Mulk Raj Anand


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Anand, Mulk Raj

 

Born Dec. 12, 1905, in Peshawar. Indian writer and scholar. Writes in English. Graduated from the University of London in 1929; received Ph.D. from Punjabi University and became a professor there in 1962.

In 1936, together with Sajjad Zaheer, Anand organized the association of Progressive Indian Writers. He was a journalist during the Spanish Civil War and defended the cause of the Republicans (1937). In his early works, such as The Untouchable (1935) and The Village (1939), Anand described the abject life of the coolies, the untouchables, and the workers on the tea plantations. In novels and stories such as The Personal Life of an Indian Raja (1953), The Road (1961), and The Death of a Hero (1963), Anand denounced the vestiges of the colonial past, advocated the equality of all castes, and defended the rights of women. In his autobiographical dialogues Seven Summers (1951) and The Image of Dawn (1964), he depicted the making of a freedom-fighter. Anand’s works combine his own national tradition with features of the European and the Russian novel (for example, M. Gorky’s work). In his best novels, The Coolie (1936), The Sword and the Sickle (1942), and The Image of Dawn, he evidenced a tendency to socialist realism. He was awarded the International Peace Prize in 1953.

WORKS

In Russian translation:
Kuli. Moscow, 1941.
Gauri. Moscow, 1964.

REFERENCES

Tupikova, Iu. E. Mulk Radzh Anand. Moscow, 1955.
Anand, M. R. Biobibliografich. ukazatel’. Moscow, 1953.
Lindsay, J. Mulk Raj Anand: A Critical Essay. Bombay, 1948.
Contemporary Indian Literature: A Symposium. New Delhi, 1957.

IU. LEBEDEVA

References in periodicals archive ?
Here, given constraints of length, I simplify my account of these London-based Indian writers and present in sketch outline the case of two prime actors, the Indian writer Mulk Raj Anand and one of his CPGB patrons, Ralph Fox, who was both on the Central Committee of the British Party and affiliated with the Comintern.
A year before Independence, Mulk Raj Anand established Marg with the now legendary "seven ads and two rooms" provided by J.
Narayan (1906-2001), a prolific novelist and essayist was, together with Raja Rao (1908-2006) and Mulk Raj Anand (1905-2004), one of the writers who mostly contributed to the development of Indian writing in English.
Topics include the cultural and political atmosphere of the India House hostel in Highgate, an ideological influence on Madan Lal Dhingra, the assassin of British colonial official Sir William Curzon Wyllie; the 1939-1949 strikes of nonunionized Indian seamen working British ships, the subtle relationship between elite resistance and imperialism as personified by the figures of Duleep Singh and Abdul Karim, both befriended by Queen Victoria; the involvement of Duleep Singh's daughter Sophia with the British suffragette movement; the relationship between South Asian and Irish nationalists in the interwar period; and the literary resistance of Mulk Raj Anand, among other subjects.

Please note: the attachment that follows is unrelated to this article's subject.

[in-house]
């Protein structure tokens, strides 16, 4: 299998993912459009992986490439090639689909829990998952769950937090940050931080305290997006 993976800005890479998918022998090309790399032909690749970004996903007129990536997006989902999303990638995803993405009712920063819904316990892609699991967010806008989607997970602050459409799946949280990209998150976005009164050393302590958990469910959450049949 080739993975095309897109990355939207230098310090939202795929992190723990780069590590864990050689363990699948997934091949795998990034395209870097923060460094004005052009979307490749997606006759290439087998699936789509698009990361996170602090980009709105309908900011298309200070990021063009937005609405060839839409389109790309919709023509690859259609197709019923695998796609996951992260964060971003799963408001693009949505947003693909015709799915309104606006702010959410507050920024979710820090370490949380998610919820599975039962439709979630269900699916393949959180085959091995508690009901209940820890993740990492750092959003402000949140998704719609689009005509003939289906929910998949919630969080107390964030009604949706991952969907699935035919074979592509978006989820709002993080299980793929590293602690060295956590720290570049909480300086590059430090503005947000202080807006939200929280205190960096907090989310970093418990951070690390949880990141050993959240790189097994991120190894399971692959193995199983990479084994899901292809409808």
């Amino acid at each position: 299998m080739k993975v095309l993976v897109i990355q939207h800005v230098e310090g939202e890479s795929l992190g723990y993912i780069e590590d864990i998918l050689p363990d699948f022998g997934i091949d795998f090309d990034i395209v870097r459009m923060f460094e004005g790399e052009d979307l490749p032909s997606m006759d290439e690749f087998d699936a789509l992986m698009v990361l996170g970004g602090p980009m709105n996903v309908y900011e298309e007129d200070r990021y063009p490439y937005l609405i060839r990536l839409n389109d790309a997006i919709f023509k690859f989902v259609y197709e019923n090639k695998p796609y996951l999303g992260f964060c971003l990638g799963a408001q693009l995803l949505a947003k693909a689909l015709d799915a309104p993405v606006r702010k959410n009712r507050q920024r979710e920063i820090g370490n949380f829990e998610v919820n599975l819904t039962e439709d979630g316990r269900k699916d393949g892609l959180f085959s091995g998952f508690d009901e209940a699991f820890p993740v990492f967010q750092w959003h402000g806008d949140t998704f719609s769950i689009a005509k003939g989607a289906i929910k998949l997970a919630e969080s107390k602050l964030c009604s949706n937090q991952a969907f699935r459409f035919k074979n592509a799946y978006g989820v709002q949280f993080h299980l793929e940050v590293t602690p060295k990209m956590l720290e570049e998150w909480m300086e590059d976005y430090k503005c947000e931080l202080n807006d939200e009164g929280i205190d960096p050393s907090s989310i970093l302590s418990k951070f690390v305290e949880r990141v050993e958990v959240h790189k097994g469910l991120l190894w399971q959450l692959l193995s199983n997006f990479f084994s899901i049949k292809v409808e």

When the greatest of the great writers like Valmiki, Kamban and Kabir were Dalits, it was pointless to mention that Mulk Raj Anand wrote about the Untouchable and Arundhati Roy's Velutha was a Parayan by caste.
Premchand, Mulk Raj Anand,'' recalled the professor of the Institute of Asia Pacific Studies.
He said that all the progressive writers and poets of all the languages of Pakistan and India, Faiz, Mulk Raj Anand, Rajinder Singh Bedi and Gurbakhsh Singh are few names with which attached is the name of Arundhati Roy of our times.
Mulk Raj Anand once told me that if you want to find rarest of rare objects then head to the flea markets," Kothari says.
It may be recalled here that the Indian writers in English of the earlier generation did not have this freedom, and Mulk Raj Anand had to be content with the infelicitous translation of vernacular slang.
The writer and novelist Mulk Raj Anand, who had fought on the Republican side in the Spanish Civil War, was one of those torn between his allegiance to Congress and his desire to defeat Fascism.
As Bluemel defines it, intermodernism permits new readings of traditionally neglected authors like Stevie Smith, Mulk Raj Anand, and Inez Holden; her practice here will prove useful for new readings of other authors from the period.